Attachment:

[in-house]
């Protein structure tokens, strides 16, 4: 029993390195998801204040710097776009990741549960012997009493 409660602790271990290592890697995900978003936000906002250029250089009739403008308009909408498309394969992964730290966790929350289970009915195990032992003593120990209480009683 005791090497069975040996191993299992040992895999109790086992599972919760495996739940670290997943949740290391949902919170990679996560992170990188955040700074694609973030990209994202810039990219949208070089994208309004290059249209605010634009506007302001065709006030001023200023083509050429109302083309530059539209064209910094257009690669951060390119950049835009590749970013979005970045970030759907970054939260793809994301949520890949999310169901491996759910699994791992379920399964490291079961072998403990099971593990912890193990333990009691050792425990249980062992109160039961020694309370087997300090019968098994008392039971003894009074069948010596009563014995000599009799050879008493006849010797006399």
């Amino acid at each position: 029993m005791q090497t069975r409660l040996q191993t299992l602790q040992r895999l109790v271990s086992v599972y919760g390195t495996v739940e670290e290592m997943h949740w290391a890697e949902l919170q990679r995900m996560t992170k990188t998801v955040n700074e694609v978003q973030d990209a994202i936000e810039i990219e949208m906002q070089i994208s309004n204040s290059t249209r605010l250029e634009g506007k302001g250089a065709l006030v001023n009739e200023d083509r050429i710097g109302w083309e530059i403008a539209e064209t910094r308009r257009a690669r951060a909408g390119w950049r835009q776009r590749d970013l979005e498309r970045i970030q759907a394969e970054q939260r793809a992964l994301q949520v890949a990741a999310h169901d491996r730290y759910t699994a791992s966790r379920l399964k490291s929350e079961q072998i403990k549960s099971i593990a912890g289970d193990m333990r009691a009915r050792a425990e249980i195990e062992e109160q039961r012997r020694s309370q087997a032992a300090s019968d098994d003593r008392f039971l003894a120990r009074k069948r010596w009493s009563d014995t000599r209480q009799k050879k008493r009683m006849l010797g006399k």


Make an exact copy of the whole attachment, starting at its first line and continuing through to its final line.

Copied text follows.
[in-house]
């Protein structure tokens, strides 16, 4: 029993390195998801204040710097776009990741549960012997009493 409660602790271990290592890697995900978003936000906002250029250089009739403008308009909408498309394969992964730290966790929350289970009915195990032992003593120990209480009683 005791090497069975040996191993299992040992895999109790086992599972919760495996739940670290997943949740290391949902919170990679996560992170990188955040700074694609973030990209994202810039990219949208070089994208309004290059249209605010634009506007302001065709006030001023200023083509050429109302083309530059539209064209910094257009690669951060390119950049835009590749970013979005970045970030759907970054939260793809994301949520890949999310169901491996759910699994791992379920399964490291079961072998403990099971593990912890193990333990009691050792425990249980062992109160039961020694309370087997300090019968098994008392039971003894009074069948010596009563014995000599009799050879008493006849010797006399």
């Amino acid at each position: 029993m005791q090497t069975r409660l040996q191993t299992l602790q040992r895999l109790v271990s086992v599972y919760g390195t495996v739940e670290e290592m997943h949740w290391a890697e949902l919170q990679r995900m996560t992170k990188t998801v955040n700074e694609v978003q973030d990209a994202i936000e810039i990219e949208m906002q070089i994208s309004n204040s290059t249209r605010l250029e634009g506007k302001g250089a065709l006030v001023n009739e200023d083509r050429i710097g109302w083309e530059i403008a539209e064209t910094r308009r257009a690669r951060a909408g390119w950049r835009q776009r590749d970013l979005e498309r970045i970030q759907a394969e970054q939260r793809a992964l994301q949520v890949a990741a999310h169901d491996r730290y759910t699994a791992s966790r379920l399964k490291s929350e079961q072998i403990k549960s099971i593990a912890g289970d193990m333990r009691a009915r050792a425990e249980i195990e062992e109160q039961r012997r020694s309370q087997a032992a300090s019968d098994d003593r008392f039971l003894a120990r009074k069948r010596w009493s009563d014995t000599r209480q009799k050879k008493r009683m006849l010797g006399k």